Jewish World Review

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Jewish World Review (JWR)[1] is an online magazine that espouses a conservative political ideology and speaks from a Jewish religious perspective.[1]

Binyamin L. Jolkovsky is the editor-in-chief of this online magazine.[2] The office was, in 2002, based in an apartment in Borough Park, Brooklyn, NY. [3]


Jewish and non-Jewish Constituents

In a 2001 interview, Jolkovsky explained the demographics of JWR in this way: "Our most popular columnists are black and the nicest letters we get are from non-Jews…What bonds us is not race but our values. It is time for all people of faith to unite."[4]

A 2002 Wall Street Journal profile of Jolkovsky explained the contrast between articles by Orthodox Jews and non-Jews: “…you expect JWR to carry religious commentary, ethical reflections, kosher recipes and cultural articles like ‘Jews on Jazz.’ And it does. You aren't surprised, either, to find pieces by Jewish commentators like Michael Medved, Mona Charen and Dr. Laura Schlessinger. But Cal Thomas, the Evangelical Christian? Rush Limbaugh's brother, David? Who let those guys into the minyan? ... This is the key to understanding Jewish World Review's ecumenical appeal to religious and social conservatives: It's not a review of the Jewish world; it's a review of the world from an Orthodox Jewish perspective. Mr. Jolkovsky treasures an e-mail from a grateful Christian reader in Alabama who said that he was the first contemporary Jew she'd ever heard of who believed in God.” [5]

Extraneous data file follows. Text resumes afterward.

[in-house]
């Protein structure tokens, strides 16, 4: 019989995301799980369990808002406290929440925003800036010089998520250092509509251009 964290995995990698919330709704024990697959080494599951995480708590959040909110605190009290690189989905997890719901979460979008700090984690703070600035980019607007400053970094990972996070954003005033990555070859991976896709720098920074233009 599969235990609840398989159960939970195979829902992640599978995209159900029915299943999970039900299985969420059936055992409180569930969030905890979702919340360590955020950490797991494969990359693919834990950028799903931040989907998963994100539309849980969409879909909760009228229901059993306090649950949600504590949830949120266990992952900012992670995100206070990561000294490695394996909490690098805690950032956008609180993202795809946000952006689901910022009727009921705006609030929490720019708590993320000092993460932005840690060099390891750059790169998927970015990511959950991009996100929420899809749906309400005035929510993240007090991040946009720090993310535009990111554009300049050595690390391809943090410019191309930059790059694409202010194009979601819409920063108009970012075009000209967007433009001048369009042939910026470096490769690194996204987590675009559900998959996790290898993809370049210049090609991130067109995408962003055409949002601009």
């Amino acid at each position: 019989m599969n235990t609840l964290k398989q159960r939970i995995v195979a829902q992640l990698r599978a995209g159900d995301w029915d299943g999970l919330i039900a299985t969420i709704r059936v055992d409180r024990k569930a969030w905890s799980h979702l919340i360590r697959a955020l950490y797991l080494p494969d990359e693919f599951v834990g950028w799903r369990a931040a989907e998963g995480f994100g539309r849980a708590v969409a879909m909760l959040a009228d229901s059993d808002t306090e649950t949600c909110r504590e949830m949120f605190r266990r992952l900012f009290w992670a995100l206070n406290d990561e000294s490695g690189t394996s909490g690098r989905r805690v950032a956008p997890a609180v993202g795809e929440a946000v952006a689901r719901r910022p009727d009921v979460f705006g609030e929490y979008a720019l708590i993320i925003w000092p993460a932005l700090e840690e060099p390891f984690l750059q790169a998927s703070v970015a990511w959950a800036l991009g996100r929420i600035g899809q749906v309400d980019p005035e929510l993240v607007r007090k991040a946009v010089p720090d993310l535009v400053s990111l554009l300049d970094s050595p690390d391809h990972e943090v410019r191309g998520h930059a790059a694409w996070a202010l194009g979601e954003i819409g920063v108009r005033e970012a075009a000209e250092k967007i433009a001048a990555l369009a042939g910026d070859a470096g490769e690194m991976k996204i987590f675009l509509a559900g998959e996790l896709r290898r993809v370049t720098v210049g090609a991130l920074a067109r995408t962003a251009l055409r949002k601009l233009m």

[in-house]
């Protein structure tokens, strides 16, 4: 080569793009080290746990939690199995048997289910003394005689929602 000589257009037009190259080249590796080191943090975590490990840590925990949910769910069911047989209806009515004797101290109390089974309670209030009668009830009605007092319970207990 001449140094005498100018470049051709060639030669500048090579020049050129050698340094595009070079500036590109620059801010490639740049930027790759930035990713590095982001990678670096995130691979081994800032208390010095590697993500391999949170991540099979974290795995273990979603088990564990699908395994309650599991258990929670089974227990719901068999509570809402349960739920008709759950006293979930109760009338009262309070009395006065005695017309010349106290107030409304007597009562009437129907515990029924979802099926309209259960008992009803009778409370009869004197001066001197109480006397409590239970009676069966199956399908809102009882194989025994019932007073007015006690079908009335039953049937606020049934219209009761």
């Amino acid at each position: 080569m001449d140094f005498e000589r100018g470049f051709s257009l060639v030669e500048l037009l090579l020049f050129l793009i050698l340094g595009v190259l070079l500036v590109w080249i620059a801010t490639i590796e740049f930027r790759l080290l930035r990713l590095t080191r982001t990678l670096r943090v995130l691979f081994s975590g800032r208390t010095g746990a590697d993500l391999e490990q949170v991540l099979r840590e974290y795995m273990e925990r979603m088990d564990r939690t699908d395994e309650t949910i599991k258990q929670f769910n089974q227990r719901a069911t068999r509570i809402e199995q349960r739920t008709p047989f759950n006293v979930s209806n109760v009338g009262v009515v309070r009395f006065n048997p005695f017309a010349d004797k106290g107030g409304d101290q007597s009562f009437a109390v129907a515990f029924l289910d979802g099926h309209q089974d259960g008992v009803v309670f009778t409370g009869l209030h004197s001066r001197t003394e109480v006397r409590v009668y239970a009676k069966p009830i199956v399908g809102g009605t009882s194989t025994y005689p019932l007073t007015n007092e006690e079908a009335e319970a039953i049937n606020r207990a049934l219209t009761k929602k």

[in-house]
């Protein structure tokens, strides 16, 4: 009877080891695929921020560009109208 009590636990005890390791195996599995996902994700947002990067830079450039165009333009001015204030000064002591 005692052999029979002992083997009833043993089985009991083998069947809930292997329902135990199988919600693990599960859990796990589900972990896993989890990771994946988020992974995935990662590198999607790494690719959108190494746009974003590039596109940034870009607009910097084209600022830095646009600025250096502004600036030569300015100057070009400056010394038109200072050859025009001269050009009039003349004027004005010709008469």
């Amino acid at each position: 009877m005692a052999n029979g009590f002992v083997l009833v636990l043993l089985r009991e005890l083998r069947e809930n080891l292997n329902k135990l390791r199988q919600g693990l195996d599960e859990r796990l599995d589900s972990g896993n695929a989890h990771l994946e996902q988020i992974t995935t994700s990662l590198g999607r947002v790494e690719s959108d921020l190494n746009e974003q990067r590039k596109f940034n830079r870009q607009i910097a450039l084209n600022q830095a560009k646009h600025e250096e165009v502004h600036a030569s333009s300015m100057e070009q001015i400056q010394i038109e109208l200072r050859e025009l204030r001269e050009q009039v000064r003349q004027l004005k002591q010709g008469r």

Controversial Statements

Jolkovsky and JWR first gained notoriety during the 2000 Presidential election because of Jolkovsky’s comments about Vice Presidential candidate Sen. Joe Lieberman (D.-Conn.). Jolkovsky said in a commentary piece that Lieberman’s political position on issues such as abortion, gay marriage, and religious intermarriage went against the Torah. "We are urged to marry among ourselves," Jolkovsky said. "When a Jewish guy marries a Catholic person, what binds them, other than love, is not their religion but their failure to practice their religion." [6]


References

  1. D'Agostino, Joseph A. "Jewish World Review." Human Events 57.14 (2001): 18-18. Print.
  2. D'Agostino, Joseph A. "Jewish World Review." Human Events 57.14 (2001): 18-18. Print.
  3. Dreher, Rod. "Houses of Worship: World on a Shoestring." Wall Street Journal [New York, N.Y] 1 Jan. 2002, Eastern Edition, Taste sec.: W15-15. Print.
  4. D'Agostino, Joseph A. "Jewish World Review." Human Events 57.14 (2001): 18-18. Print.
  5. Dreher, Rod. "Houses of Worship: World on a Shoestring." Wall Street Journal [New York, N.Y] 1 Jan. 2002, Eastern Edition, Taste sec.: W15-15. Print.
  6. D'Agostino, Joseph A. "Jewish World Review." Human Events 57.14 (2001): 18-18. Print.